A stunning arrangement of fresh flowers is just a few steps away. Here are our expert tricks.
1 of 7Photo: Charles Walton IV
Our Floral Expert
Floral designer Gaye Drummond perfected country garden-style arrangements in her hometown of Dedham, England, while decorating for parties, weddings, and other events. Now she lives in one of Savannah’s historic neighborhoods and creates fabulous designs out of her workroom.
Lucky for us, she’s sharing her tricks and secrets to creating bunches of blooms that will brighten your own home.
2 of 7Photo: Charles Walton IV
Gaye’s Tips for Arrangements
Use a plentiful amount of blossoms and greenery, and combine plant materials with different colors, textures, and shapes. Use fern fronds, ivy, moss, and eucalyptus to frame the flowers and to fill out arrangements.
Look for blooms with unbruised leaves and buds that are just starting to open. Recut all stems, and stand them in a mixture of cool water and flower preservative until it’s time to arrange them.
Balance the lushness of your arrangements with simple containers such as baskets, clay pots, glass vases, and iron urns.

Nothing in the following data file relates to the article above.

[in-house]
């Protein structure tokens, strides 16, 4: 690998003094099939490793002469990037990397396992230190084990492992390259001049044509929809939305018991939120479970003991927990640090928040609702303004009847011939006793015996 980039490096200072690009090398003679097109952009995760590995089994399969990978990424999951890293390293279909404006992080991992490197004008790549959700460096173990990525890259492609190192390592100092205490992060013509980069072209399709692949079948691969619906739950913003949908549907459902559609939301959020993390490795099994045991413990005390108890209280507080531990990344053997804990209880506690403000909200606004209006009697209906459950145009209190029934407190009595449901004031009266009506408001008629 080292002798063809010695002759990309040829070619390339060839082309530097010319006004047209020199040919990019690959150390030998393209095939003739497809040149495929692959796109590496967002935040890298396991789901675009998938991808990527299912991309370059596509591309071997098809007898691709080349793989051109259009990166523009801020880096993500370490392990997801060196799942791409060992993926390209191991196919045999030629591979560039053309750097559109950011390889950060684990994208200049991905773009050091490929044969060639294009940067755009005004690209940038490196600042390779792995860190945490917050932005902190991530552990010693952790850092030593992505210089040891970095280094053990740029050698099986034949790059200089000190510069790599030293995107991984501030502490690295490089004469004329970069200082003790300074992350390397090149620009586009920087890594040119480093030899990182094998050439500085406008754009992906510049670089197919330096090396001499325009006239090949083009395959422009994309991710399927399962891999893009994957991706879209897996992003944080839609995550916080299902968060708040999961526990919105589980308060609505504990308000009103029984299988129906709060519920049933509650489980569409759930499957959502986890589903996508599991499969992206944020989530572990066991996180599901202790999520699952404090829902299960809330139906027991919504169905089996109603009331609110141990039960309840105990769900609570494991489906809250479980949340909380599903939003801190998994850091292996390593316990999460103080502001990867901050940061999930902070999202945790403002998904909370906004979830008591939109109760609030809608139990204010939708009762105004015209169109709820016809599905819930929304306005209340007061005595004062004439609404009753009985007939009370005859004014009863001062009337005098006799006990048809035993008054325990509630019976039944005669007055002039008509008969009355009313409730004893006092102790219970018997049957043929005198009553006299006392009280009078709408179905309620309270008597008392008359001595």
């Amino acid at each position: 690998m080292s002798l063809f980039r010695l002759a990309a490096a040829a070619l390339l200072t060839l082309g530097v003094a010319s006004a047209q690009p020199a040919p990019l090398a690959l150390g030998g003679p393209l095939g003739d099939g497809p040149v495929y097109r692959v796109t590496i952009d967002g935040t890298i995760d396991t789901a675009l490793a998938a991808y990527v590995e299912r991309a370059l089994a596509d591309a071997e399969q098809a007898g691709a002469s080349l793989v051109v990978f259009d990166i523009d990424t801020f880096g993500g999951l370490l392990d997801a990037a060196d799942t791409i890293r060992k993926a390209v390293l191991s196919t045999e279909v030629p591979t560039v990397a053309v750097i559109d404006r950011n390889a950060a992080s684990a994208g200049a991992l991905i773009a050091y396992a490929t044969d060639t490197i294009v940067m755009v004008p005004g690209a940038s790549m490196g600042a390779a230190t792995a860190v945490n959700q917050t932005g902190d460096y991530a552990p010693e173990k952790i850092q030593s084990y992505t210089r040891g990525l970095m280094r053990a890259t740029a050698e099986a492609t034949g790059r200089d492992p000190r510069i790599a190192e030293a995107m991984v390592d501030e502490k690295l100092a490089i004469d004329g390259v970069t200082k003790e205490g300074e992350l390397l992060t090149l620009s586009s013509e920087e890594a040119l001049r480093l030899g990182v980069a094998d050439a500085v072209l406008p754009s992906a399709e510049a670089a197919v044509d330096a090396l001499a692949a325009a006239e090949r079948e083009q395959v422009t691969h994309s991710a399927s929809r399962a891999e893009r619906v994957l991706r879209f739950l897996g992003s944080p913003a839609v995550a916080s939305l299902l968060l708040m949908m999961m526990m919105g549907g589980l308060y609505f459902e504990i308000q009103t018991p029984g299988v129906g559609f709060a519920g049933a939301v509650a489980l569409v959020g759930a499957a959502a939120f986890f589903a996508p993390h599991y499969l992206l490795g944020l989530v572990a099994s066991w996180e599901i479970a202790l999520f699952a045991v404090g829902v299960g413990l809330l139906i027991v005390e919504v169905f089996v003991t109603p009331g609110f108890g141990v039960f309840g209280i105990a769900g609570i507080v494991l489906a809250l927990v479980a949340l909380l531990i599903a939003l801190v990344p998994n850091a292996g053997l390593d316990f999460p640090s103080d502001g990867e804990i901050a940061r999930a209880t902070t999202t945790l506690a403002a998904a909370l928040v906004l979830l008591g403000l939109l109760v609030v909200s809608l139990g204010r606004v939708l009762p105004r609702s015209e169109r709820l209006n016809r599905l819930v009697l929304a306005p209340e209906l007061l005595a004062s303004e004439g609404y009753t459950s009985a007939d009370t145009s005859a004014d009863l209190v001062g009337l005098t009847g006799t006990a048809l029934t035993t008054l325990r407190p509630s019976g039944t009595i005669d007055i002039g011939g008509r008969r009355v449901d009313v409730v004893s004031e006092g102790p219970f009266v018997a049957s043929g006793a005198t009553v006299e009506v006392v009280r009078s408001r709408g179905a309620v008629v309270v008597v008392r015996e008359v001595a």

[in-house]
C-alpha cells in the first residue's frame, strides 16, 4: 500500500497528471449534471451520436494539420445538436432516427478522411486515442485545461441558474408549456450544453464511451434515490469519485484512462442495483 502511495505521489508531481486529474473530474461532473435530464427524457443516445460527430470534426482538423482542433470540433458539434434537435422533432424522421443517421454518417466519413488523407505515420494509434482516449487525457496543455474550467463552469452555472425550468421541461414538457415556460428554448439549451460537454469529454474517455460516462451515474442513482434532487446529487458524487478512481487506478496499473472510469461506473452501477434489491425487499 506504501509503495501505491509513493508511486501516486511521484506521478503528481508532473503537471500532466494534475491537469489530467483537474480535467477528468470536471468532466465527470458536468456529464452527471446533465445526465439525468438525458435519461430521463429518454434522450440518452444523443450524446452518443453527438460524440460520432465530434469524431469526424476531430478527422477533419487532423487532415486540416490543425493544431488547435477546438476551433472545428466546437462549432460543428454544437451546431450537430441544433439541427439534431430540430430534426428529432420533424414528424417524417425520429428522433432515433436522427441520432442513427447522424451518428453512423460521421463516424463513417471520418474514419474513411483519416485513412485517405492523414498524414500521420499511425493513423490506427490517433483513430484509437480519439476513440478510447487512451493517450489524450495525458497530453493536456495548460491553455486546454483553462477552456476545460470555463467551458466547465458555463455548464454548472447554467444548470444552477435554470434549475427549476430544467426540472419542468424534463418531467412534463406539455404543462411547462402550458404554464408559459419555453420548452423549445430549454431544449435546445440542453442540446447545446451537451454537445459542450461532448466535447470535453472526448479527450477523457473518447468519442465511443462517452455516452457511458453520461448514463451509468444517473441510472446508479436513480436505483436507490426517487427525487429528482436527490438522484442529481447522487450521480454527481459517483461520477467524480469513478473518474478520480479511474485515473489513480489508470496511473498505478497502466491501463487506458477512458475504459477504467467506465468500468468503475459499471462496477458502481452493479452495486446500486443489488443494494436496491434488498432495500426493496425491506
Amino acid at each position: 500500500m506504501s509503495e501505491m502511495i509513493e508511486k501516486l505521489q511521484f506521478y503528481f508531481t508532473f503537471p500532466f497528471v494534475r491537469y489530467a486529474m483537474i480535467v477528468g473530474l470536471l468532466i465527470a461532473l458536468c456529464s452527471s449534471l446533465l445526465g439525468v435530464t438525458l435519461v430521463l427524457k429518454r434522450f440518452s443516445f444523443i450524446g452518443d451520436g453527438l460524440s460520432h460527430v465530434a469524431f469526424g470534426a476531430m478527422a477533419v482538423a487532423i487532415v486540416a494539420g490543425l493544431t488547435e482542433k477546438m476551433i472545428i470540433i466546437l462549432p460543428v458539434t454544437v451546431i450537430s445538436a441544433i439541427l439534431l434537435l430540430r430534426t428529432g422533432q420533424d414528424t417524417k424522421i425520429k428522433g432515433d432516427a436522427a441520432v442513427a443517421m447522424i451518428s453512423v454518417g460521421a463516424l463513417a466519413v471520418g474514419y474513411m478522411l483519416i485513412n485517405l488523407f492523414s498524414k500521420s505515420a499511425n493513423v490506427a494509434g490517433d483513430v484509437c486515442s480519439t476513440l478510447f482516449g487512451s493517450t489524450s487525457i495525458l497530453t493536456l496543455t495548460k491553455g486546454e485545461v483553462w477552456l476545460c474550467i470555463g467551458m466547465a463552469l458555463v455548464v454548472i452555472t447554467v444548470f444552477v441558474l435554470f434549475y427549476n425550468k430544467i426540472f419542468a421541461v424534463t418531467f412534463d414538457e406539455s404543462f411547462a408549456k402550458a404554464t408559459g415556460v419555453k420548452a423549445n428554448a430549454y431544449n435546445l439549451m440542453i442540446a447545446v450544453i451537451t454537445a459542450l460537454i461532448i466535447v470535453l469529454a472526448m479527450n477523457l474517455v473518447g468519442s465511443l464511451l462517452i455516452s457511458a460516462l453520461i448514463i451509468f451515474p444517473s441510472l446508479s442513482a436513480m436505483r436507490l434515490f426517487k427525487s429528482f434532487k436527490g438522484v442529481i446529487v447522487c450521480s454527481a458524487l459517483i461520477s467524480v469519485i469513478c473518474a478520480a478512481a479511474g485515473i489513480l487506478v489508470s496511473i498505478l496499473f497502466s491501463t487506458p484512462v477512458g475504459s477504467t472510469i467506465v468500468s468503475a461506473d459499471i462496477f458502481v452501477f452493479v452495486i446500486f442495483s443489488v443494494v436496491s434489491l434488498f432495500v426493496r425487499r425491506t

3 of 7Photo: Charles Walton IV
In the Drummonds’ charming living room, dry-in-place rose topiaries displayed on the mantelpiece echo the floral theme of the sofa fabric. To make the topiaries, Gaye glued fresh rose heads to plastic foam forms. (You can purchase the forms at a florist or crafts store.)
Insert the base of each form into a container, such as a lined wire basket. Use a glue gun to cover the upper ball and the top of the base with dried green moss.
Cut the stems from the roses. With the glue gun, attach the rose heads to the lower ball. Glue small pieces of moss over any empty spots.
4 of 7Photo: Charles Walton IV
The Magic Ingredient
Unexpected light green blooms highlight the darker hues of this arrangement in a lined wire container. “Viburnum is the magic ingredient that makes it all come to life,” says Gaye.
5 of 7Photo: Charles Walton IV
To make an arrangement like one pictured, fill the basket with florist foam saturated with a mixture of water and flower preservative. To support the stems, crisscross several pieces of florist tape over the foam, and press the ends of the tape onto the container.
Create a framework by inserting eucalyptus at an angle, so that the stems appear to spring from the center of the florist foam. “The arrangement doesn’t have to be completely symmetrical. The look can change as you work on it,” says Gaye.
6 of 7Photo: Charles Walton IV
More Arrangement How-To
Insert one type of flower at a time, and space the blooms at regular intervals. Place some blossoms, such as lilies, deep within the foliage of other flowers. Gaye says, “Try to make the arrangement about one and a half times the height of your container.” Add water as needed.
7 of 7Photo: Charles Walton IV
A posy is a classic English hand-tied bouquet. Gaye uses long-stemmed flowers such as snapdragons, roses, tulips, and lisianthus and then adds eucalyptus and viburnum for various shades of green.